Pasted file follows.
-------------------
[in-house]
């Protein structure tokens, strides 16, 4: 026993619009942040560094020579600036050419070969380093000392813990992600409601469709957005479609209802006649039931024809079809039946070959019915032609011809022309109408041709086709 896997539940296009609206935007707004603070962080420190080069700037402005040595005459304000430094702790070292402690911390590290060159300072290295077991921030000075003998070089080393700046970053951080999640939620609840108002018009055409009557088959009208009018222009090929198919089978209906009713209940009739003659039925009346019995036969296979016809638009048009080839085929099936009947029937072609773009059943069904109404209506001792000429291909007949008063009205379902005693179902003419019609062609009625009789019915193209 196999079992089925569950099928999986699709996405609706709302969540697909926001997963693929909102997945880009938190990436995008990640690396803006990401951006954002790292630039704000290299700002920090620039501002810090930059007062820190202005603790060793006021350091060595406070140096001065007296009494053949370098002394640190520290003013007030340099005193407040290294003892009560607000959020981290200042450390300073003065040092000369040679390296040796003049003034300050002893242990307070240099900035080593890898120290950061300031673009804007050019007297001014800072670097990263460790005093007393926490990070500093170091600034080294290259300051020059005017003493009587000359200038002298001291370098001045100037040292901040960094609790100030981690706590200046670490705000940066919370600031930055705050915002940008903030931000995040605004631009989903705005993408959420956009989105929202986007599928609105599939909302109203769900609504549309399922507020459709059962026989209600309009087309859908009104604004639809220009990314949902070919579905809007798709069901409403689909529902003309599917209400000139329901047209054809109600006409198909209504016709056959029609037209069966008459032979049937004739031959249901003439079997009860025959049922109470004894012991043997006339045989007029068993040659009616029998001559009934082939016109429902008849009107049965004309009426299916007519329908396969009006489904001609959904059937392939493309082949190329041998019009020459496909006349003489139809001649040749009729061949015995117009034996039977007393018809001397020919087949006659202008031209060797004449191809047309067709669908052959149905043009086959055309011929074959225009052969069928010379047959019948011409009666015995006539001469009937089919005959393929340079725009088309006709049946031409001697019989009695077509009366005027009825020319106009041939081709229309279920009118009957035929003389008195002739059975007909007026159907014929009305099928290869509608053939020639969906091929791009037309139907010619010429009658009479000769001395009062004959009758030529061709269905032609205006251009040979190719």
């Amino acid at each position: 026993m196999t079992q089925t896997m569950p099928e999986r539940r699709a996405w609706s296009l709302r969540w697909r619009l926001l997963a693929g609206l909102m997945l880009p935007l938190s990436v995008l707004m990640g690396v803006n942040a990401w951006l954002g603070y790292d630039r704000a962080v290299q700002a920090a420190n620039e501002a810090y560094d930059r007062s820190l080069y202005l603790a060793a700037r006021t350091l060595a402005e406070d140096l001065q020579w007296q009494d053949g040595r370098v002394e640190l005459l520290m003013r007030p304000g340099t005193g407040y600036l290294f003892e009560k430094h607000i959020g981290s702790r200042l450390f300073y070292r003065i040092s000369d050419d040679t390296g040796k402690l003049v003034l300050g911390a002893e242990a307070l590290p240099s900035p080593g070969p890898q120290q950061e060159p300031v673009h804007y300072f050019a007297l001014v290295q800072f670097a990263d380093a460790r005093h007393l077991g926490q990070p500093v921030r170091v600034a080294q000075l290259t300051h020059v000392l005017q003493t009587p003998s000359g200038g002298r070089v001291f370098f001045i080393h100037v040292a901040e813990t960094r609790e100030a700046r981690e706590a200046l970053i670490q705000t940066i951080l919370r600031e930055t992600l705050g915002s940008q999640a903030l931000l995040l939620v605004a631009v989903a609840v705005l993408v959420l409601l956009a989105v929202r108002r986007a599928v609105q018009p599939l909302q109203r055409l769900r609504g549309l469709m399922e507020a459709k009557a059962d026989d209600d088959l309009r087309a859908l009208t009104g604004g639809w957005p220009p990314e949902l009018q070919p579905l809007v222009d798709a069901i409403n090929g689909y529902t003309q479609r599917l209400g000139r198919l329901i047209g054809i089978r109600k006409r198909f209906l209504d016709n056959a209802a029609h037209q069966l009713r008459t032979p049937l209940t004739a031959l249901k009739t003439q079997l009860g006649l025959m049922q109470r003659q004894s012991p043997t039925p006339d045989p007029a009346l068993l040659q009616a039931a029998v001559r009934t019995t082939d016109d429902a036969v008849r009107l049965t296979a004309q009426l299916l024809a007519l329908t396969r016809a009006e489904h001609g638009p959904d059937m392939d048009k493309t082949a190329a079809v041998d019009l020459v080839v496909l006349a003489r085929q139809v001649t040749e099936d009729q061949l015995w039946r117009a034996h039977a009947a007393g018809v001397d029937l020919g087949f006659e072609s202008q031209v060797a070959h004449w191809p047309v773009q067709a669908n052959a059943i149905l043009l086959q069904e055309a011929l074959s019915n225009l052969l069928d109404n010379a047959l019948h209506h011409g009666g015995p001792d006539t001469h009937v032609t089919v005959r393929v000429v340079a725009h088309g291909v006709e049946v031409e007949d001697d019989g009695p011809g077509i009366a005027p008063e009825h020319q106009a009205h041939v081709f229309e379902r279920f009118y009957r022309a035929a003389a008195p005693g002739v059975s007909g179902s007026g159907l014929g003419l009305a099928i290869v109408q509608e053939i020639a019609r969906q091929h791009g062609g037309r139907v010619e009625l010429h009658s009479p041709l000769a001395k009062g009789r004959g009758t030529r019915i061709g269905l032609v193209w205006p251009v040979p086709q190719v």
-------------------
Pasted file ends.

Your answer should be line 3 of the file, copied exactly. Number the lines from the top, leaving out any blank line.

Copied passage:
């Amino acid at each position: 026993m196999t079992q089925t896997m569950p099928e999986r539940r699709a996405w609706s296009l709302r969540w697909r619009l926001l997963a693929g609206l909102m997945l880009p935007l938190s990436v995008l707004m990640g690396v803006n942040a990401w951006l954002g603070y790292d630039r704000a962080v290299q700002a920090a420190n620039e501002a810090y560094d930059r007062s820190l080069y202005l603790a060793a700037r006021t350091l060595a402005e406070d140096l001065q020579w007296q009494d053949g040595r370098v002394e640190l005459l520290m003013r007030p304000g340099t005193g407040y600036l290294f003892e009560k430094h607000i959020g981290s702790r200042l450390f300073y070292r003065i040092s000369d050419d040679t390296g040796k402690l003049v003034l300050g911390a002893e242990a307070l590290p240099s900035p080593g070969p890898q120290q950061e060159p300031v673009h804007y300072f050019a007297l001014v290295q800072f670097a990263d380093a460790r005093h007393l077991g926490q990070p500093v921030r170091v600034a080294q000075l290259t300051h020059v000392l005017q003493t009587p003998s000359g200038g002298r070089v001291f370098f001045i080393h100037v040292a901040e813990t960094r609790e100030a700046r981690e706590a200046l970053i670490q705000t940066i951080l919370r600031e930055t992600l705050g915002s940008q999640a903030l931000l995040l939620v605004a631009v989903a609840v705005l993408v959420l409601l956009a989105v929202r108002r986007a599928v609105q018009p599939l909302q109203r055409l769900r609504g549309l469709m399922e507020a459709k009557a059962d026989d209600d088959l309009r087309a859908l009208t009104g604004g639809w957005p220009p990314e949902l009018q070919p579905l809007v222009d798709a069901i409403n090929g689909y529902t003309q479609r599917l209400g000139r198919l329901i047209g054809i089978r109600k006409r198909f209906l209504d016709n056959a209802a029609h037209q069966l009713r008459t032979p049937l209940t004739a031959l249901k009739t003439q079997l009860g006649l025959m049922q109470r003659q004894s012991p043997t039925p006339d045989p007029a009346l068993l040659q009616a039931a029998v001559r009934t019995t082939d016109d429902a036969v008849r009107l049965t296979a004309q009426l299916l024809a007519l329908t396969r016809a009006e489904h001609g638009p959904d059937m392939d048009k493309t082949a190329a079809v041998d019009l020459v080839v496909l006349a003489r085929q139809v001649t040749e099936d009729q061949l015995w039946r117009a034996h039977a009947a007393g018809v001397d029937l020919g087949f006659e072609s202008q031209v060797a070959h004449w191809p047309v773009q067709a669908n052959a059943i149905l043009l086959q069904e055309a011929l074959s019915n225009l052969l069928d109404n010379a047959l019948h209506h011409g009666g015995p001792d006539t001469h009937v032609t089919v005959r393929v000429v340079a725009h088309g291909v006709e049946v031409e007949d001697d019989g009695p011809g077509i009366a005027p008063e009825h020319q106009a009205h041939v081709f229309e379902r279920f009118y009957r022309a035929a003389a008195p005693g002739v059975s007909g179902s007026g159907l014929g003419l009305a099928i290869v109408q509608e053939i020639a019609r969906q091929h791009g062609g037309r139907v010619e009625l010429h009658s009479p041709l000769a001395k009062g009789r004959g009758t030529r019915i061709g269905l032609v193209w205006p251009v040979p086709q190719v």